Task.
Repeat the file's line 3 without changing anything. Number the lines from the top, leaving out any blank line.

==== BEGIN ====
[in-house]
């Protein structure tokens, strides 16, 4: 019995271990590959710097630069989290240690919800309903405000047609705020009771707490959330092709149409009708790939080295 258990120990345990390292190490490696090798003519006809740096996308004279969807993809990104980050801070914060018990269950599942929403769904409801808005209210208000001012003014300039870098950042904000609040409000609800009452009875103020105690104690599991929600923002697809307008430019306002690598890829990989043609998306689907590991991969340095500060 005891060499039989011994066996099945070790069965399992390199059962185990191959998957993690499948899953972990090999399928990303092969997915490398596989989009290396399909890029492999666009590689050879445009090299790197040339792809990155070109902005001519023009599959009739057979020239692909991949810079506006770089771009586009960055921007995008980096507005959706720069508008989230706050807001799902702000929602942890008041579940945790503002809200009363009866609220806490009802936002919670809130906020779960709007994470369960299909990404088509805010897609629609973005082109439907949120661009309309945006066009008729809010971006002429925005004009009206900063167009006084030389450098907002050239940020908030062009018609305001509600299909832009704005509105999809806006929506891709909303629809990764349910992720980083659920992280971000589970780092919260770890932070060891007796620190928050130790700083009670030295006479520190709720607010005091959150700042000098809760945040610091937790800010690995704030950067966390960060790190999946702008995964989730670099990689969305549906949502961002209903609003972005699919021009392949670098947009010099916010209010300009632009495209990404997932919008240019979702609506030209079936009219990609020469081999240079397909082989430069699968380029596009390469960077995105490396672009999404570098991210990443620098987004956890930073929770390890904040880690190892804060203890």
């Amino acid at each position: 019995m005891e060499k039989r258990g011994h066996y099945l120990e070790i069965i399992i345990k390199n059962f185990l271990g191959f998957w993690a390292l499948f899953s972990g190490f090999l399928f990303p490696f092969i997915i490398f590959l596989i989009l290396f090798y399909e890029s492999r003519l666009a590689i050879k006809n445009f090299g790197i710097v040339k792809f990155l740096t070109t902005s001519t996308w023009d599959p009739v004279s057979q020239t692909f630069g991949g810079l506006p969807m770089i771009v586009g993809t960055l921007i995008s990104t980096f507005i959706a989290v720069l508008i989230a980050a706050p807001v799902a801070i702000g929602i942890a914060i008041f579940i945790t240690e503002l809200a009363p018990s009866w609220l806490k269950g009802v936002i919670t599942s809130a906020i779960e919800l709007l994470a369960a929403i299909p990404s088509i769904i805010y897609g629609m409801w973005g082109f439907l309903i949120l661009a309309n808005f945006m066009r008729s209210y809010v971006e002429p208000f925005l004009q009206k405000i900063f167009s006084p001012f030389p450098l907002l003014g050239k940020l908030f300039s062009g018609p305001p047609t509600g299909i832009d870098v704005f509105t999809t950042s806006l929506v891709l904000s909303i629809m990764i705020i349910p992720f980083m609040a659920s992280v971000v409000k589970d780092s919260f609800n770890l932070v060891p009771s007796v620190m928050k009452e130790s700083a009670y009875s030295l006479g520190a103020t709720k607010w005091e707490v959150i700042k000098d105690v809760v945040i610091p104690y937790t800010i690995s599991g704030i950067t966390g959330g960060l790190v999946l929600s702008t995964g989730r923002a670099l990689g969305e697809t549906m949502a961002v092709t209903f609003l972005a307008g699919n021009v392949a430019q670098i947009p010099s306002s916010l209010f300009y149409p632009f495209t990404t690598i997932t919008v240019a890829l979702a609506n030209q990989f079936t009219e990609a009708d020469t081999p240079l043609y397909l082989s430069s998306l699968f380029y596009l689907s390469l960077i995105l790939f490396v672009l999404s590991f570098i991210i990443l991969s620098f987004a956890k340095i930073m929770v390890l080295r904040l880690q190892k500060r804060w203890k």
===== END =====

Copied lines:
């Amino acid at each position: 019995m005891e060499k039989r258990g011994h066996y099945l120990e070790i069965i399992i345990k390199n059962f185990l271990g191959f998957w993690a390292l499948f899953s972990g190490f090999l399928f990303p490696f092969i997915i490398f590959l596989i989009l290396f090798y399909e890029s492999r003519l666009a590689i050879k006809n445009f090299g790197i710097v040339k792809f990155l740096t070109t902005s001519t996308w023009d599959p009739v004279s057979q020239t692909f630069g991949g810079l506006p969807m770089i771009v586009g993809t960055l921007i995008s990104t980096f507005i959706a989290v720069l508008i989230a980050a706050p807001v799902a801070i702000g929602i942890a914060i008041f579940i945790t240690e503002l809200a009363p018990s009866w609220l806490k269950g009802v936002i919670t599942s809130a906020i779960e919800l709007l994470a369960a929403i299909p990404s088509i769904i805010y897609g629609m409801w973005g082109f439907l309903i949120l661009a309309n808005f945006m066009r008729s209210y809010v971006e002429p208000f925005l004009q009206k405000i900063f167009s006084p001012f030389p450098l907002l003014g050239k940020l908030f300039s062009g018609p305001p047609t509600g299909i832009d870098v704005f509105t999809t950042s806006l929506v891709l904000s909303i629809m990764i705020i349910p992720f980083m609040a659920s992280v971000v409000k589970d780092s919260f609800n770890l932070v060891p009771s007796v620190m928050k009452e130790s700083a009670y009875s030295l006479g520190a103020t709720k607010w005091e707490v959150i700042k000098d105690v809760v945040i610091p104690y937790t800010i690995s599991g704030i950067t966390g959330g960060l790190v999946l929600s702008t995964g989730r923002a670099l990689g969305e697809t549906m949502a961002v092709t209903f609003l972005a307008g699919n021009v392949a430019q670098i947009p010099s306002s916010l209010f300009y149409p632009f495209t990404t690598i997932t919008v240019a890829l979702a609506n030209q990989f079936t009219e990609a009708d020469t081999p240079l043609y397909l082989s430069s998306l699968f380029y596009l689907s390469l960077i995105l790939f490396v672009l999404s590991f570098i991210i990443l991969s620098f987004a956890k340095i930073m929770v390890l080295r904040l880690q190892k500060r804060w203890k």